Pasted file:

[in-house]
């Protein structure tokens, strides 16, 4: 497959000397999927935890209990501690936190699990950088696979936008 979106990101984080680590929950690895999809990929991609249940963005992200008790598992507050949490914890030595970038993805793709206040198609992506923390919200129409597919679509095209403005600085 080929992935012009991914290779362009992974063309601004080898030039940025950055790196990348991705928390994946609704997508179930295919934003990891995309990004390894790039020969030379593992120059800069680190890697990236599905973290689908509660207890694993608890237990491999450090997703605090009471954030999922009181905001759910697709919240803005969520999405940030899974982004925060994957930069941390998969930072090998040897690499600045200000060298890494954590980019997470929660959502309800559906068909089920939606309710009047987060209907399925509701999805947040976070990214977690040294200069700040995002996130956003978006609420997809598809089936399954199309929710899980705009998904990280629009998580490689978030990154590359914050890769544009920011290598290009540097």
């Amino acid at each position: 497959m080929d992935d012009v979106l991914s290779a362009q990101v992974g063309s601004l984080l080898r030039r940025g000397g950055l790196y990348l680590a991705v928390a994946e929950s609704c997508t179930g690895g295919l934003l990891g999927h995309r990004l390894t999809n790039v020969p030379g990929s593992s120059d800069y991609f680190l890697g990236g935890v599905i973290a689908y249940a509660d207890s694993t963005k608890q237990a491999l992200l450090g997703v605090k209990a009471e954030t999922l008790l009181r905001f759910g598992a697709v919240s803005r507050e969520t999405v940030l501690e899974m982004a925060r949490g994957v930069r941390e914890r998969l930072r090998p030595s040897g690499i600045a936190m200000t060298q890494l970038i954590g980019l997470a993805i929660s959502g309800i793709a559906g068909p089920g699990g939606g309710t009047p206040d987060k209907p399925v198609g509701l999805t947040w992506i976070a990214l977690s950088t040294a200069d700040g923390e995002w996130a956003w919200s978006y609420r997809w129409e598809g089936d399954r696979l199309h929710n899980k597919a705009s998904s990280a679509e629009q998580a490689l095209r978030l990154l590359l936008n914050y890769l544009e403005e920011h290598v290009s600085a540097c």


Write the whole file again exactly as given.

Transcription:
[in-house]
């Protein structure tokens, strides 16, 4: 497959000397999927935890209990501690936190699990950088696979936008 979106990101984080680590929950690895999809990929991609249940963005992200008790598992507050949490914890030595970038993805793709206040198609992506923390919200129409597919679509095209403005600085 080929992935012009991914290779362009992974063309601004080898030039940025950055790196990348991705928390994946609704997508179930295919934003990891995309990004390894790039020969030379593992120059800069680190890697990236599905973290689908509660207890694993608890237990491999450090997703605090009471954030999922009181905001759910697709919240803005969520999405940030899974982004925060994957930069941390998969930072090998040897690499600045200000060298890494954590980019997470929660959502309800559906068909089920939606309710009047987060209907399925509701999805947040976070990214977690040294200069700040995002996130956003978006609420997809598809089936399954199309929710899980705009998904990280629009998580490689978030990154590359914050890769544009920011290598290009540097």
């Amino acid at each position: 497959m080929d992935d012009v979106l991914s290779a362009q990101v992974g063309s601004l984080l080898r030039r940025g000397g950055l790196y990348l680590a991705v928390a994946e929950s609704c997508t179930g690895g295919l934003l990891g999927h995309r990004l390894t999809n790039v020969p030379g990929s593992s120059d800069y991609f680190l890697g990236g935890v599905i973290a689908y249940a509660d207890s694993t963005k608890q237990a491999l992200l450090g997703v605090k209990a009471e954030t999922l008790l009181r905001f759910g598992a697709v919240s803005r507050e969520t999405v940030l501690e899974m982004a925060r949490g994957v930069r941390e914890r998969l930072r090998p030595s040897g690499i600045a936190m200000t060298q890494l970038i954590g980019l997470a993805i929660s959502g309800i793709a559906g068909p089920g699990g939606g309710t009047p206040d987060k209907p399925v198609g509701l999805t947040w992506i976070a990214l977690s950088t040294a200069d700040g923390e995002w996130a956003w919200s978006y609420r997809w129409e598809g089936d399954r696979l199309h929710n899980k597919a705009s998904s990280a679509e629009q998580a490689l095209r978030l990154l590359l936008n914050y890769l544009e403005e920011h290598v290009s600085a540097c």